Among the finest of rock's live documents, LIVE DEAD is a snapshot of the Grateful Dead circa 1969, applying the free-jazz lessons of John Coltrane to their finely-tuned, manic, and flowing boogie. It was the first released piece of evidence that the live Dead were a wholly different, multi-headed animal than the one that recorded in the studio. LIVE DEAD was also the culmination of the group's evolution into what'snow considered the vintage San Francisco sound--having perfected it, the Grateful Dead would soon leave it for fresher musical pastures.
While each of LIVE DEAD's selections calls to mind a specific trick from up the band's sleeve, the opening four songs (later dubbed "the holy quartet" by Deadheads) best indicates the Dead's burning trajectory. "Dark Star" lays out a wide-open musical terrain, allowing the band to leap anywhere from its minimalist-riff launching pad and its two verses of T.S. Eliot-inspired psychedelic prose. Here, it is a dark-hued and majestic sea of ambience and intensity. "St. Stephen" explodes like a shiny metallic cloud-burst, Bob Weir's fervent vocals carrying it like a holy torch. "The Eleven", a thunderous fury of a composition based on "The Twelve Days Of Christmas" and played in 11/4 time, continues the rumbling. By the time Pigpen ends the continuous sermon with a raucous sci-fi-R&B take on Bobby "Blue" Bland's "Turn On Your Lovelight", the Dead have seemingly sailed every corner of their musical universe and crash-landed with aplomb.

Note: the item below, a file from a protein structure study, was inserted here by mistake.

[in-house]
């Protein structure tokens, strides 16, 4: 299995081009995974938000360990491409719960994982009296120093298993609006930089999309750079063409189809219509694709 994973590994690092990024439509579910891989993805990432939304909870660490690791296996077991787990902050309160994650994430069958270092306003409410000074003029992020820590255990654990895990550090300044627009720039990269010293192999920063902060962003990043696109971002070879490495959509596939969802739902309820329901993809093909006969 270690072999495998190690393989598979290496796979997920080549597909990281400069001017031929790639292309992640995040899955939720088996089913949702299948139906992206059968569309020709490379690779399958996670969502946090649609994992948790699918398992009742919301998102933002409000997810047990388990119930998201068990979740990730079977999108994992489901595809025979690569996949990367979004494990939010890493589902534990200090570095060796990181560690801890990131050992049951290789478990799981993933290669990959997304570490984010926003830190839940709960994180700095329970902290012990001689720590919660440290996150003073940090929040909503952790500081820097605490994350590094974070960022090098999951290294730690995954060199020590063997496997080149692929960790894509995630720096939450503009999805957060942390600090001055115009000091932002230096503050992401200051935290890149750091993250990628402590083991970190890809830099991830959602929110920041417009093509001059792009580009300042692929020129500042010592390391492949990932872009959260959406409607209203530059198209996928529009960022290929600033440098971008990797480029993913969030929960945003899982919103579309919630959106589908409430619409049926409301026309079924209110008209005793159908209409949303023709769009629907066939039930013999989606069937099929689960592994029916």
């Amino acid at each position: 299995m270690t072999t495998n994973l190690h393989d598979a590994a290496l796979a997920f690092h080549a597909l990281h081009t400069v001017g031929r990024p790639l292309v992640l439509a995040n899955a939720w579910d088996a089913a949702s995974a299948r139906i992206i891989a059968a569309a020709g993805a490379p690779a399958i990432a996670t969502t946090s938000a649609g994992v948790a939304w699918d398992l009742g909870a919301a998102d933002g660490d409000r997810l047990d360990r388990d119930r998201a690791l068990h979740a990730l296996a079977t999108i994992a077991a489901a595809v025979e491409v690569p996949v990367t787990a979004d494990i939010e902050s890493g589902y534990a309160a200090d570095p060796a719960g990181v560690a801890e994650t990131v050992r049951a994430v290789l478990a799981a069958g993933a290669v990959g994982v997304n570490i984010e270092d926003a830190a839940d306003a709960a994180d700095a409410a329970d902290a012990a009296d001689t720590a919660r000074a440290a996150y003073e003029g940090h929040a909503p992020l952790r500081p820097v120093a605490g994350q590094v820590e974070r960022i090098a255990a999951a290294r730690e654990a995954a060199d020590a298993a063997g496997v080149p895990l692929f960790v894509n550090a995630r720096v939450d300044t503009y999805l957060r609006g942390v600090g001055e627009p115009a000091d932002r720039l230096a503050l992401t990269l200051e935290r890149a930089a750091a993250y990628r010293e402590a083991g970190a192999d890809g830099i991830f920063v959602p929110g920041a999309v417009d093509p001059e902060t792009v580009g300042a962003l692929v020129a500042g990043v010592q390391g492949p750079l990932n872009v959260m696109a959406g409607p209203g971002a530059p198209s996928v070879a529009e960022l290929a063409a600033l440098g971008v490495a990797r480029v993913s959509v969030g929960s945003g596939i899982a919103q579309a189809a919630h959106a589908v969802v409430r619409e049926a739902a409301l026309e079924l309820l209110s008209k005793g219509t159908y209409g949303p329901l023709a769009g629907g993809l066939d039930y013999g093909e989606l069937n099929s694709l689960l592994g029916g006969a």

Posted by . at 11:36 AM